Being an #upfront ally means recognizing privilege and handing the mic over to those who don’t really have a voice on the speaking circuit at the moment. Maybe that is the young person just entering the workforce (like Leila Willingham who spoke at Lauren’s latest upfront session) or maybe it is the non-white woman executive, the admin assistant, the local small business owner…you get the idea.

Being #upfront means you can help weave the rich stories and provide more insightful learning and knowledge to the people you speak to at larger events.

Call to action

If you would like to be upfront and don’t know where to start…

If you are a conference organiser and you want to be part of upfront…

…do one or more of these things

Tweet Lauren @redjotter

Tweet Leah @LockhartL

Share this message using #upfront

Email Lauren

Email Leah

Alternative metrics for public services

alternative metric

During the social indicator trend of the 1970’s, specifically in the US government, ‘Choices of indicators were not selected explicitly to address defined policy objectives, nor were they linked to policy proposals in areas where there was a public commitment to action. Indicators were not designed to characterize issues narrowly or to evaluate policies. The choices of what indicators to include may have represented results of negotiation among agency and social report staff but the task had not included public and Congressional debate. Thus, the implications of the indicators were neither salient nor known to these audiences. Moreover, there was no public obligation to examine the data during policy debate in a way that might have forced their linkage to issues.’

This is a quote from Judith Eleanor Innes’s Knowledge and Public Policy: The Search for Meaningful Indicators and it has helped me think through the idea of altmetrics for public services. In academia altmetrics is the practice of looking at the social and cultural impact of research publications by gathering data about citations from around the web- it is an extension of looking at the impact of research by the number of citations in research publications- but we can reimagine altmetrics in public services as citations made in different ways. Maybe something along the lines of… citations made is services accessed that made a positive impact on someone’s life or citations made is the sentiment from web and social media content created by citizens and stakeholders. See what I mean? Stick with me. I acknowledge these are not fully formed ideas but I think they have teeth and there are miles of space for discussion.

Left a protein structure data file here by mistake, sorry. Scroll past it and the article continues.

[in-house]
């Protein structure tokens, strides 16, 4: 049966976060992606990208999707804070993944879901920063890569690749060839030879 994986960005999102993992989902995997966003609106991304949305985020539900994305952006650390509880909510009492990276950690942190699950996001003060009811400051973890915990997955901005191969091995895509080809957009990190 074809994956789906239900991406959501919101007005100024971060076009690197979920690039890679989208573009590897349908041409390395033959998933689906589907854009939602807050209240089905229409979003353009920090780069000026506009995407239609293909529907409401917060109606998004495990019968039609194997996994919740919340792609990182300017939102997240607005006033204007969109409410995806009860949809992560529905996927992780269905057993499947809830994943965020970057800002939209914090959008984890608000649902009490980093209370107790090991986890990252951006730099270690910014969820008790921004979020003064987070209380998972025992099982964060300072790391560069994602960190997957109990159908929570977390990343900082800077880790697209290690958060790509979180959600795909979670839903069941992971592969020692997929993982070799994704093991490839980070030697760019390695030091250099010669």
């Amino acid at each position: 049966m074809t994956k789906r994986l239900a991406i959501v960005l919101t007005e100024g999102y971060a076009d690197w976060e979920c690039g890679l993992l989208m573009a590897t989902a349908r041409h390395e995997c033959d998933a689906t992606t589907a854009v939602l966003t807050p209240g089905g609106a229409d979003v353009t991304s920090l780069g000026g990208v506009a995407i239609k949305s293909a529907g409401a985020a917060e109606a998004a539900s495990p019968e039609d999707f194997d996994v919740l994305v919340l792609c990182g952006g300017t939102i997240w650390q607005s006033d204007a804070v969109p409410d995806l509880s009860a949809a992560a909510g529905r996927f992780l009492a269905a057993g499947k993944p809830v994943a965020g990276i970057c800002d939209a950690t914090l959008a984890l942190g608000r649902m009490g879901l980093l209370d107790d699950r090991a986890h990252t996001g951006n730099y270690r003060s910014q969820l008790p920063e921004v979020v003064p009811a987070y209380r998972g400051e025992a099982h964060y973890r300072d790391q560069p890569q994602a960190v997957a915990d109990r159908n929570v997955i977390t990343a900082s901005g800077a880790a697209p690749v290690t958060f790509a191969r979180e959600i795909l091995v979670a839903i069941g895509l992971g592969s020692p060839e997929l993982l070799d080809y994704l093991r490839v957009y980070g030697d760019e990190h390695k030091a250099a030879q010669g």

Some current national indicators, like ‘Widen use of the Internet’, are measured against the results of just one piece of research- the Scottish Household Survey (SHS). Of the 17,000 people asked to take part in the household survey, nearly 6,000 don’t follow through. The people approached to take part are as a random selection as possible in order to give everyone an opportunity to be selected. An issue, however, is the responses that are taken must be representative and for that reason, weighting is applied to the responses from profiles of people who tend to not take up the offer to take part in the research. For example, 60% of the interview invitations are taken up by older women with men aged 16-25 hardly taking part so the responses of men aged 16-25 are weighted as 1.2 of a response. The weighting of some answers may be considered representative in a traditional analytical community but how can government look at altmetrics for indicators like ‘Widen use of the internet’, which is ripe for near real time subjective data collection through agencies working largely with the populations who don’t take part in SHS. What creative alternative ways could other indicator owners tap into technology and digital tools that collect all kinds of data to complement single sources of information by which the indicator is measured?

Here are two ways we might look at altmetrics for Scottish public services: